Protecting children from contamination by speech has become the focus of national attention. The content of the protected speech that the state seeks to regulate is as varied as the form of communications targeted, including the allegedly indecent, sacrilegious, and violent in media ranging from books to the Internet. Echoing similar crusades to protect children from virtually every new form of entertainment over the last century, contemporary regulatory efforts to protect children reflect the unique legal status of children and the fragility of constitutional liberties where their vulnerabilities are invoked. But content-based restrictions on speech--even in the name of protecting young people--presumptively violate the First Amendment, which mandates "above all else.., that government has no power to restrict expression because of its message, its ideas, its subject matter or its content."'
Strict scrutiny under the Speech Clause requires the government to demonstrate a compelling interest in regulating speech based on its content and to show that a real harm exists which the restriction on speech will redress. Confronted with the incantation that the state aims to safeguard children, courts at every level, including the Supreme Court, have regularly failed to scrutinize the interest alleged by the government. This lack of analysis is all the more striking because the speech at issue in this Article is protected under the Constitution. It is neither legally obscene nor used in the service of criminal acts against children. Both of these categories of speech are unprotected, and are subject to criminal prosecution under pertinent statutes.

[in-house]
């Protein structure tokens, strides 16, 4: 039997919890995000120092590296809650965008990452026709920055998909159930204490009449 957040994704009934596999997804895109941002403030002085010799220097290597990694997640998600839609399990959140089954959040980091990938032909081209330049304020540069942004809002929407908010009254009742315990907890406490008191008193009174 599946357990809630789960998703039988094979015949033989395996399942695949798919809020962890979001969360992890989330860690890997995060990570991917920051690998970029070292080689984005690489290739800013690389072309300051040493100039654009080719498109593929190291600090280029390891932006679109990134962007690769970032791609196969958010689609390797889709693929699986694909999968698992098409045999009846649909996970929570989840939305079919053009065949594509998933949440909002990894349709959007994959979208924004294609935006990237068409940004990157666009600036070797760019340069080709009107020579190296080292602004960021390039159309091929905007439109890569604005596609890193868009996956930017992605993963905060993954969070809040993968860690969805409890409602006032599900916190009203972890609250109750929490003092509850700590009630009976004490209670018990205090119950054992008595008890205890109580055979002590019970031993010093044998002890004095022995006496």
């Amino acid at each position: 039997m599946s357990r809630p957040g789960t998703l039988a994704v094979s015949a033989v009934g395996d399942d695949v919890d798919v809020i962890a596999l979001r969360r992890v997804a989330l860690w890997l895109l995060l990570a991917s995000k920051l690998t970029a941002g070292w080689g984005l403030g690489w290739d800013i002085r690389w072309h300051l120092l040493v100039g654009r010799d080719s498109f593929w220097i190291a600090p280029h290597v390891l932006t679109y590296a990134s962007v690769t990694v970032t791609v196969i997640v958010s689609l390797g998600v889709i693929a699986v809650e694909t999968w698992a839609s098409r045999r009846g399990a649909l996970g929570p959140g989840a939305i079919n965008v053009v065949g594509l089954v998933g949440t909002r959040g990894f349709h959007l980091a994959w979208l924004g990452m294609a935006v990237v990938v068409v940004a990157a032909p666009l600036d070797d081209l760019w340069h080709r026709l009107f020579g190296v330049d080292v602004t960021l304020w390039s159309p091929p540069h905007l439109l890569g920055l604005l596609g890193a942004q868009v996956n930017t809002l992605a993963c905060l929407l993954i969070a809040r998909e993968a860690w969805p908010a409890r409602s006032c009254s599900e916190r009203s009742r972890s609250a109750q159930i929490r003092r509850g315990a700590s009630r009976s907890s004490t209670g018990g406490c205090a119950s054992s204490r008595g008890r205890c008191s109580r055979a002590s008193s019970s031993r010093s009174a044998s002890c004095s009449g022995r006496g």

Although many parents and other adults might wish it were otherwise, the Supreme Court has recognized that as long as controversial speech is available, some "enterprising youngsters" will find it.' The Supreme Court has conceded that no "fail-safe" methods can block the most determined teen, especially since government regulations based on content must be narrowly tailored." The Supreme Court has long held as inviolable the principle that even the desire to protect youth will not allow the state to "reduce the adult population.., to reading only what is fit for children." Regardless of the strength of the government's interest in protecting children, the Court has insisted that "[t]he level of discourse reaching a mailbox simply cannot be limited to that which would be suitable for a sandbox."
Catherine J. Ross,
Anything Goes: Examining the State's Interest in Protecting Children from Controversial Speech,
53 Vanderbilt Law Review
Available at: https://scholarship.law.vanderbilt.edu/vlr/vol53/iss2/1